Wednesday, July 25, 2007

Theory of Mind

First things first: It's still survey week at Thinkulous. I'd love it if you helped me out by taking the survey via the link at the top-right-hand side of this page.

Interesting post recently on Mind Hacks, one of my favorite blogs (part of me is a huge psych geek). Since I've been writing about this recently, I thought I'd post an excerpt that explains theory of mind rather well in a brief way:
People with autism or related conditions are often poor at both deception and recognising deception in others. It's not always the case, but it's quite a common attribute.

Baron-Cohen's article explores what we know about some of the differences in autistic thinking, and what might be so different that an effective understanding of deception becomes almost impossible.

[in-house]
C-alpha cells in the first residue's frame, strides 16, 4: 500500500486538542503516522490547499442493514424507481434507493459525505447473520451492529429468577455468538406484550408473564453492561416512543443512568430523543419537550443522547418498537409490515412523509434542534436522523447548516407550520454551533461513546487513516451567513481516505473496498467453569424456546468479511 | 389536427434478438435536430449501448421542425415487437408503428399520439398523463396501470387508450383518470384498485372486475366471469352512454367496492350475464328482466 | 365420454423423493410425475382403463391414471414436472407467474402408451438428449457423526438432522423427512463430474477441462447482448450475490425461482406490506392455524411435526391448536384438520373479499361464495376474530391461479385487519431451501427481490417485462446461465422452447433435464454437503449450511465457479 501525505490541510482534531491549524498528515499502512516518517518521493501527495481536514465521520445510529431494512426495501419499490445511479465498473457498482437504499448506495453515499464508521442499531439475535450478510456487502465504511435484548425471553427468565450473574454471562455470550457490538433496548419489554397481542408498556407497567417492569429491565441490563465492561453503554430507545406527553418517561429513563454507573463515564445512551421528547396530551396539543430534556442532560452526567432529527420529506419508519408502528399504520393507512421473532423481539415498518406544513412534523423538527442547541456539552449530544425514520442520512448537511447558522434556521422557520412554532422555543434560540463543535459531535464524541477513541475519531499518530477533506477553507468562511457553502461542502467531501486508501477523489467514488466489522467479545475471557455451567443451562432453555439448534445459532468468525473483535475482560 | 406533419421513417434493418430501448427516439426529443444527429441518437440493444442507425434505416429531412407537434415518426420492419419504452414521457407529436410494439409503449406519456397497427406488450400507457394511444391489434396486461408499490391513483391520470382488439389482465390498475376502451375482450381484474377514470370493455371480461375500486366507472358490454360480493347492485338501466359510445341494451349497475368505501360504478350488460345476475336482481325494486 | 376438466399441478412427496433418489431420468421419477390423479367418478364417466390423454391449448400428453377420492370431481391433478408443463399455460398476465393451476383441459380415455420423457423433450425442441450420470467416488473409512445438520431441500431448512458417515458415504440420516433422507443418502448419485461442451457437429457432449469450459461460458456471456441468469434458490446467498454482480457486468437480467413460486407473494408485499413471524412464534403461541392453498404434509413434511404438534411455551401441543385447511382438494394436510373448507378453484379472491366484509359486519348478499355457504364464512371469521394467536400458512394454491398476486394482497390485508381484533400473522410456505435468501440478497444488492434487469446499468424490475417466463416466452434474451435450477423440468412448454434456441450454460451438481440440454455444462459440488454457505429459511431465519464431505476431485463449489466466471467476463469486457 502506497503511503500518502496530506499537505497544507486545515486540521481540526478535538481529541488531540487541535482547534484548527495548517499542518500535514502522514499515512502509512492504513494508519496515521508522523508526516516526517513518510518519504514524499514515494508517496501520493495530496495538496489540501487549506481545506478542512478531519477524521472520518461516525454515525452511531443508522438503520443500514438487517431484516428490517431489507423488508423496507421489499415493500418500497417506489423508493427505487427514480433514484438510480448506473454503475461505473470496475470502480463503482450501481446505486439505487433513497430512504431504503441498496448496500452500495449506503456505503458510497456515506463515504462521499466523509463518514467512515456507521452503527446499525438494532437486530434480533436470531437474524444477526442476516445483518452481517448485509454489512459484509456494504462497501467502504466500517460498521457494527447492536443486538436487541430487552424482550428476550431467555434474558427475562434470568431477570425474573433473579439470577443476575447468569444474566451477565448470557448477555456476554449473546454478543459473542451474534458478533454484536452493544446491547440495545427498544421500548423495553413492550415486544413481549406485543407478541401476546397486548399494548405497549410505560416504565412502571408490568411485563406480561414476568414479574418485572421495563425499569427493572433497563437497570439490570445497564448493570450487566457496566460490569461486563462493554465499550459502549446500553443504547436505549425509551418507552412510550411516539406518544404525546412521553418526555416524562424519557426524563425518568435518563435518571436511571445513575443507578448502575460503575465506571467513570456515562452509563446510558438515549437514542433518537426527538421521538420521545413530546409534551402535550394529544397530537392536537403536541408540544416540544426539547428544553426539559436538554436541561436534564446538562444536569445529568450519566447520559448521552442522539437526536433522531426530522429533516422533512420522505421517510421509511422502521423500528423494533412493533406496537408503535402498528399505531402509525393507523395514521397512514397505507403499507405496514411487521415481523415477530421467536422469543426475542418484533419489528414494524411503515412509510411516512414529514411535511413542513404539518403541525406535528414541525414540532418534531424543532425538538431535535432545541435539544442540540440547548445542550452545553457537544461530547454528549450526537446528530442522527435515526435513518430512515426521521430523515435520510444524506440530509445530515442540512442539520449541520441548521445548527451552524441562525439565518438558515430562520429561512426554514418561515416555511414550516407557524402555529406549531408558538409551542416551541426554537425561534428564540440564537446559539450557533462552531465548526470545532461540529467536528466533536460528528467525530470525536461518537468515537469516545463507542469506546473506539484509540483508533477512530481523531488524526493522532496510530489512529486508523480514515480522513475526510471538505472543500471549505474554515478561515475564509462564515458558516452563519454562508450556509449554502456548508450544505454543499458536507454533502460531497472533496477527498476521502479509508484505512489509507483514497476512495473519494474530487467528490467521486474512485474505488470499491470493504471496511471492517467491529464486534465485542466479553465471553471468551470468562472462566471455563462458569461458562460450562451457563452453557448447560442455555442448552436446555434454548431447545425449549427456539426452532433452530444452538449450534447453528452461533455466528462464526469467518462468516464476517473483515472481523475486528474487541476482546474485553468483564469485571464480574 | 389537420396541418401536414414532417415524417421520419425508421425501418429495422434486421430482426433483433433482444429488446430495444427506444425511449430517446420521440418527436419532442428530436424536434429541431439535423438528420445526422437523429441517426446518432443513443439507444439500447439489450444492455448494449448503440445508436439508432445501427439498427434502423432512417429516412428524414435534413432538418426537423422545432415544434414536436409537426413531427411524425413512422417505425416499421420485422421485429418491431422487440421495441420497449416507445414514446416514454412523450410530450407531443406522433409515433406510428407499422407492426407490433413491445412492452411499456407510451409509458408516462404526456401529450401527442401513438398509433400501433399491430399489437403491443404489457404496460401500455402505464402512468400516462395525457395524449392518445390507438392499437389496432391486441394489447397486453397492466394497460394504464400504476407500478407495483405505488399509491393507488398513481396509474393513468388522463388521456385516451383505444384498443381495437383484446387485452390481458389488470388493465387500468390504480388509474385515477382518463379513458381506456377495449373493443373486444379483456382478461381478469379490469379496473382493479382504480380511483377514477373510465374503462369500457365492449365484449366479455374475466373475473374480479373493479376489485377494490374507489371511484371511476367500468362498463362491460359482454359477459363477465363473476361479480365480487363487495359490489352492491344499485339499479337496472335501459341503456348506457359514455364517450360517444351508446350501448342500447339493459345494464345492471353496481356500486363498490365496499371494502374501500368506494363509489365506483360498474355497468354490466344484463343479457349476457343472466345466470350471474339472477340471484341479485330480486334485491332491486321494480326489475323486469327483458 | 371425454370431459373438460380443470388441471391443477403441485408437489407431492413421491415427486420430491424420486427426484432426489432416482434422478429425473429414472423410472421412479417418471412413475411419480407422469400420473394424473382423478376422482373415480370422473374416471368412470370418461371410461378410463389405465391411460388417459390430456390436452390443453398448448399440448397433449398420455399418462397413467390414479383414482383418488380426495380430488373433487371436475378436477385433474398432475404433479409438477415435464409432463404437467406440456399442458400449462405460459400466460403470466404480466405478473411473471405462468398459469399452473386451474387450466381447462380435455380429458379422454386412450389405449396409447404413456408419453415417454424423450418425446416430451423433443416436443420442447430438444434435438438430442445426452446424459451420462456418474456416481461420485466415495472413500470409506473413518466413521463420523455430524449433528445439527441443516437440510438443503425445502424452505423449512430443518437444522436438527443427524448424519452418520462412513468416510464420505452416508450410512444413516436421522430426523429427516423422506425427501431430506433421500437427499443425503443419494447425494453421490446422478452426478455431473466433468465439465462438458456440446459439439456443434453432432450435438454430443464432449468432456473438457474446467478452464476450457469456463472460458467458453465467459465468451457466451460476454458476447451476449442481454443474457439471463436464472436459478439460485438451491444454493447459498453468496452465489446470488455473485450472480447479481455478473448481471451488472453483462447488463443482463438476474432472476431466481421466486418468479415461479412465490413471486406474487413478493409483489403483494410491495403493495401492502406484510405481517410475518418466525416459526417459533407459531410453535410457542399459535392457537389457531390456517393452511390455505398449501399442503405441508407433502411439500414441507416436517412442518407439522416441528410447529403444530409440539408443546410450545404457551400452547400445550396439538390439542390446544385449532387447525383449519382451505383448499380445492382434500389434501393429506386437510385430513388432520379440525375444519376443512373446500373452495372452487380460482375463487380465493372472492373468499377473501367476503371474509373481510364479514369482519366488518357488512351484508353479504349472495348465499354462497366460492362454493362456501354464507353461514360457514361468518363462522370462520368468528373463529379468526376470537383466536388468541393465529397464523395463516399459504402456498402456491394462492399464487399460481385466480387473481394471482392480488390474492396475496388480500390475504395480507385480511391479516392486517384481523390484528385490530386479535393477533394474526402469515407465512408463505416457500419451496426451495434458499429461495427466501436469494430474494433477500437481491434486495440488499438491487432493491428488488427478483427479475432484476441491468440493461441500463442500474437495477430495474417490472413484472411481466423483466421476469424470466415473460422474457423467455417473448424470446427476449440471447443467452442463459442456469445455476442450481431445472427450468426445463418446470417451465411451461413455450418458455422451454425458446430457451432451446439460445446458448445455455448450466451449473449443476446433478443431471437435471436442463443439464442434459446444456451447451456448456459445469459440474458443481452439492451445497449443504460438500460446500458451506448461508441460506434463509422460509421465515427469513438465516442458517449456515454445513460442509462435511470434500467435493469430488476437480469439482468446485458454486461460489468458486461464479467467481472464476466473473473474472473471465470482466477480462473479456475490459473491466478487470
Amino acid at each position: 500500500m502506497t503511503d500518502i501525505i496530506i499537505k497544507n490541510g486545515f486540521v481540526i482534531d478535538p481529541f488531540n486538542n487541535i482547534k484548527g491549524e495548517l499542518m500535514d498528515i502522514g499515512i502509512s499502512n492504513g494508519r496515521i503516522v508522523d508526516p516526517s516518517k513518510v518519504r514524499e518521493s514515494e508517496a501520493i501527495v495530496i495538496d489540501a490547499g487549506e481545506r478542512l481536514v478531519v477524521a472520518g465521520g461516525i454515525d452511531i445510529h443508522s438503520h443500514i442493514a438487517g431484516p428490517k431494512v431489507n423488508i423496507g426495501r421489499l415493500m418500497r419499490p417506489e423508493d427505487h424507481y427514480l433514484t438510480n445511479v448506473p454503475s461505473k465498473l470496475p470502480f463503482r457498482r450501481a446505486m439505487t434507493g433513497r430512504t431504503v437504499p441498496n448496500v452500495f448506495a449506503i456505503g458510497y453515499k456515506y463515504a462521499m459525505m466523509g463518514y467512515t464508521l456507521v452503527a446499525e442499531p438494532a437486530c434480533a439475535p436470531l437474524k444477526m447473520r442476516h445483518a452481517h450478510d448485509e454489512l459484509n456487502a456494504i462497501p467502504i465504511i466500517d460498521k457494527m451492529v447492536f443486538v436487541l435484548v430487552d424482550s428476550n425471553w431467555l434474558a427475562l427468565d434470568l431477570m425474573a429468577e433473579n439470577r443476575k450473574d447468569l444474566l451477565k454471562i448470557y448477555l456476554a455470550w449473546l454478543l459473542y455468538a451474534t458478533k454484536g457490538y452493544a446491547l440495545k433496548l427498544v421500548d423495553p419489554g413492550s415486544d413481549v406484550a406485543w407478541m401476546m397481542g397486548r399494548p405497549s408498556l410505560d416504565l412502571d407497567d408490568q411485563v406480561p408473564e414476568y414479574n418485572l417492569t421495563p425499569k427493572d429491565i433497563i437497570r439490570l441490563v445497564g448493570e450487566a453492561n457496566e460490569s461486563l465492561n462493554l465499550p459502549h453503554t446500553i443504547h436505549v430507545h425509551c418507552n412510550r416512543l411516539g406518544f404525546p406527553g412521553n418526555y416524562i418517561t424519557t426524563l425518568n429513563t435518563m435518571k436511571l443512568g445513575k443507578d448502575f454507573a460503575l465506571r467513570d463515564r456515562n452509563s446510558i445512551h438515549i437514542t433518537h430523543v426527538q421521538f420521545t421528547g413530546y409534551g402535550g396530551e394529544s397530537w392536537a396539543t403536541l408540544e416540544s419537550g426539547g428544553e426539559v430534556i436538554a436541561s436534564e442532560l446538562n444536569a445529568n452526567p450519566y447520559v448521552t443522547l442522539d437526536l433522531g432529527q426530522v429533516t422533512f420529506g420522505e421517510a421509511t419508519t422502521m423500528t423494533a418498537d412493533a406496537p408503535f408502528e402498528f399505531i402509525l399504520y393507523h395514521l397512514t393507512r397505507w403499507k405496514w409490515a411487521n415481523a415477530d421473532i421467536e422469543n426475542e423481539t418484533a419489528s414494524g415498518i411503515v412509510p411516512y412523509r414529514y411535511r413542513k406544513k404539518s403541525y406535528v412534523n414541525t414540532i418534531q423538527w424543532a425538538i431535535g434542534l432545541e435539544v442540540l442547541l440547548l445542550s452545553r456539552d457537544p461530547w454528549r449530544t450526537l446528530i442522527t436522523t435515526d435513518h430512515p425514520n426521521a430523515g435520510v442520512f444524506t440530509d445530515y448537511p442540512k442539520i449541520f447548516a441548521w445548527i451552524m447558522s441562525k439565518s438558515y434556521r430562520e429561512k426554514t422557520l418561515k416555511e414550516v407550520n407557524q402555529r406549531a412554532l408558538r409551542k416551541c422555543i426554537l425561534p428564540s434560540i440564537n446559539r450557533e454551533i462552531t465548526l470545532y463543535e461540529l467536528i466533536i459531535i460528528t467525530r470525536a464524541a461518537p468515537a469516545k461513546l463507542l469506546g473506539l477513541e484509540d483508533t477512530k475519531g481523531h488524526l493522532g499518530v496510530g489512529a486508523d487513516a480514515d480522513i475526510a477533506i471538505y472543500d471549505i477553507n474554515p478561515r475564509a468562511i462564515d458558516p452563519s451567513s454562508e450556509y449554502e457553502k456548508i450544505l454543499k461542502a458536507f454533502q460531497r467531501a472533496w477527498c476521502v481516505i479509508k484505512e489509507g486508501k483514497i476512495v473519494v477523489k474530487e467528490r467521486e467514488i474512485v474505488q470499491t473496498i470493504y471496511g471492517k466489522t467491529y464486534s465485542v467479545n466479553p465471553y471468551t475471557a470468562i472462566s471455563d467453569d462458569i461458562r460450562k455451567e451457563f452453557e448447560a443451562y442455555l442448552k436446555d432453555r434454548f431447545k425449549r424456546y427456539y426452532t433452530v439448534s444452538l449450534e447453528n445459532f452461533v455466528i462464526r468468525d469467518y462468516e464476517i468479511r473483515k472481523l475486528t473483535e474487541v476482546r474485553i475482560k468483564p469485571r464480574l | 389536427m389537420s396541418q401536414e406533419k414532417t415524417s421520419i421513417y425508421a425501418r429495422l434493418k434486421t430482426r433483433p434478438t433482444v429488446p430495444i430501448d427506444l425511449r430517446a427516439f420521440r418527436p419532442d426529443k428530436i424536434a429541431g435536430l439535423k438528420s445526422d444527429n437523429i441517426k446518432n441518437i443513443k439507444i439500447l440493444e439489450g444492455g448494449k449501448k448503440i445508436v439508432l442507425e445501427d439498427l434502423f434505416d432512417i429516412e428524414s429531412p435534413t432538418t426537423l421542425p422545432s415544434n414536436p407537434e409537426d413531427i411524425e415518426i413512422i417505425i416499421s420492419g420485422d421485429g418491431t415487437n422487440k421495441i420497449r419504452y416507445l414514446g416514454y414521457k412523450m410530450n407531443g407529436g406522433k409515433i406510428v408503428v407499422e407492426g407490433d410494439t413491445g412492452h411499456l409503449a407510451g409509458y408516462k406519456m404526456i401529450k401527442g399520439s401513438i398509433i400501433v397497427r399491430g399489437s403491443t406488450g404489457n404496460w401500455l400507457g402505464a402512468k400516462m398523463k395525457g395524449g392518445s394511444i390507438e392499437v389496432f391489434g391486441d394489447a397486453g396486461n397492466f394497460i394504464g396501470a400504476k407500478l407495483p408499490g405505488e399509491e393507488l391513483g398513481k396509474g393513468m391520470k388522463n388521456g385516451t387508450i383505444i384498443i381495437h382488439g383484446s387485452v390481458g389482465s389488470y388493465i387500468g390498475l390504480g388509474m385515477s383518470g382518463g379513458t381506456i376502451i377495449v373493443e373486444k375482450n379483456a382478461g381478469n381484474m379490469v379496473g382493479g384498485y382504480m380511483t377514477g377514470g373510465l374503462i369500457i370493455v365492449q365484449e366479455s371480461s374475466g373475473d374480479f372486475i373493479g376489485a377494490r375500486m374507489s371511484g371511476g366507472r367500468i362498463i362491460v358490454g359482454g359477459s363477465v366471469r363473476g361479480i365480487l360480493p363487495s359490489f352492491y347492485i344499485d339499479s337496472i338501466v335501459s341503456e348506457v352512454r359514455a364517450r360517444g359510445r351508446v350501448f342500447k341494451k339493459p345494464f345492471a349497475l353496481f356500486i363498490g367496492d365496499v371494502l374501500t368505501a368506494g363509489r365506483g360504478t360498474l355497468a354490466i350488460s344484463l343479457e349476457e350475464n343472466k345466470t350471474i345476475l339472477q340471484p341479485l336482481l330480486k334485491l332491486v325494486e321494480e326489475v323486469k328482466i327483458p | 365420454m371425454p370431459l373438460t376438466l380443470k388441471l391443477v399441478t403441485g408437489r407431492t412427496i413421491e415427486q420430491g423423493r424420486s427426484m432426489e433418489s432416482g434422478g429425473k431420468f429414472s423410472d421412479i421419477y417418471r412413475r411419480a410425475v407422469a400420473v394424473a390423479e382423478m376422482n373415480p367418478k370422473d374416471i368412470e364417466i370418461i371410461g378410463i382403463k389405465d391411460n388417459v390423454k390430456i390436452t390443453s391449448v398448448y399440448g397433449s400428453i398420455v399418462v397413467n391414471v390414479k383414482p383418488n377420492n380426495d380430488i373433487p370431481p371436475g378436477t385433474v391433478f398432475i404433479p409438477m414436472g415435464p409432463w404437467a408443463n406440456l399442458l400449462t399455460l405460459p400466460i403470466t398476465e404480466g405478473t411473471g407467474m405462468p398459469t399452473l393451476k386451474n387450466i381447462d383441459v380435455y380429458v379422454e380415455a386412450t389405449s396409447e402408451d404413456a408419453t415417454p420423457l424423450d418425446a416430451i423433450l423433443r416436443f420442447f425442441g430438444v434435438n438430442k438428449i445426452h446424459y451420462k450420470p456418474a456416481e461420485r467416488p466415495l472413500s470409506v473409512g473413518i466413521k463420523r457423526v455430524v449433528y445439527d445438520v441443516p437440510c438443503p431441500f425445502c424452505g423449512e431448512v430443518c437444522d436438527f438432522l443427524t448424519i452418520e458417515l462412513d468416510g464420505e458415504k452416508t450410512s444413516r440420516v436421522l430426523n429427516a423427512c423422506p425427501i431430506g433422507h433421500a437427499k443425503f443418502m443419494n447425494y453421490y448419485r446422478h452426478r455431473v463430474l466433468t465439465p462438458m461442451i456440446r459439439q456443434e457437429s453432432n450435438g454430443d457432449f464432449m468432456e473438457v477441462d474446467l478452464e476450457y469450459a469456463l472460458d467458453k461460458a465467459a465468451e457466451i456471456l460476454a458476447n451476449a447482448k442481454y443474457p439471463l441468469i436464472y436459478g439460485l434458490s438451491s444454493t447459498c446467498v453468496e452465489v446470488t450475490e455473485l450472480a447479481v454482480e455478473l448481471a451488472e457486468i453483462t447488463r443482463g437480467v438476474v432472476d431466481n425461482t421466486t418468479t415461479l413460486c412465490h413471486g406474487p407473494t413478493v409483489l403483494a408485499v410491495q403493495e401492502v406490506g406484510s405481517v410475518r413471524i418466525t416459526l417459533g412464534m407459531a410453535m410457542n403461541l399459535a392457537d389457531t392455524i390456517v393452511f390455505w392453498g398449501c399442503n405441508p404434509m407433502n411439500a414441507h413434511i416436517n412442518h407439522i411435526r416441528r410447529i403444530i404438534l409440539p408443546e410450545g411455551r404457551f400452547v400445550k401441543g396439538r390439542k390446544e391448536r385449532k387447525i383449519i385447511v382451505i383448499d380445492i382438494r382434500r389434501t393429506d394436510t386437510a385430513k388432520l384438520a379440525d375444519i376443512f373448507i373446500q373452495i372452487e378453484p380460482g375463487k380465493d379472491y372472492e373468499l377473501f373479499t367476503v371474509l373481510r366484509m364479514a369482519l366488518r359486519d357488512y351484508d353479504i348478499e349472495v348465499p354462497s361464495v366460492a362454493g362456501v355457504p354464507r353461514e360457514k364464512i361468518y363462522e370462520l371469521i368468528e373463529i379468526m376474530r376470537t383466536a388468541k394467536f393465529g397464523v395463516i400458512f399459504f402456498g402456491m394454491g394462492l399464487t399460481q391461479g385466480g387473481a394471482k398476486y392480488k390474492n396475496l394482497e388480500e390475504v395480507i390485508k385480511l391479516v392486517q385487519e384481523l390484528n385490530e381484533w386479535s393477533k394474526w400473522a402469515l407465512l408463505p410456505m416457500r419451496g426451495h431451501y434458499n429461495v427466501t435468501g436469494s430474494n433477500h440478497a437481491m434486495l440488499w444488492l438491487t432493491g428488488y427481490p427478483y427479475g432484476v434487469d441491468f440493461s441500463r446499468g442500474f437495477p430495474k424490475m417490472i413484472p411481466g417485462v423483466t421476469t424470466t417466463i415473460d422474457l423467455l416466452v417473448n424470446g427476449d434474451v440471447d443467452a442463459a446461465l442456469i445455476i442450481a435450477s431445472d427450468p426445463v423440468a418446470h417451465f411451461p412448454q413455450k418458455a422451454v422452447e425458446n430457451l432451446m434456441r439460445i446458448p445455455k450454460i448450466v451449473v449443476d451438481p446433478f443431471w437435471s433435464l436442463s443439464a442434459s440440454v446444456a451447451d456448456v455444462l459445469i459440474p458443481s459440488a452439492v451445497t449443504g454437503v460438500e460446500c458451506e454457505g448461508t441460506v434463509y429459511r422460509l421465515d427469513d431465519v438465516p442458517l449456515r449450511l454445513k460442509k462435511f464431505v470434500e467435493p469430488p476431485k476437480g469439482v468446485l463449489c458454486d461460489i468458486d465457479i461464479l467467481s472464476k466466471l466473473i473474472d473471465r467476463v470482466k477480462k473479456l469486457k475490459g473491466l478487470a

He argues that a key skill is 'meta-representation', the ability to think about other thoughts, imaginary scenarios or abstract principles in yourself or others.

The key is that it's not just thinking or imagining, it's being able to think about thinking or imagining.

When this specifically involves thinking about what other people are thinking, understanding their perspective, it is often called 'theory of mind'.

You can see why this is a key skill in deception. You need to have a theory or understanding of what the other person is thinking or is likely to think, to work out how to hide the real state of the world from them.
I recommend the post and much of the site to those who like to explore why and how we think and feel what we do.

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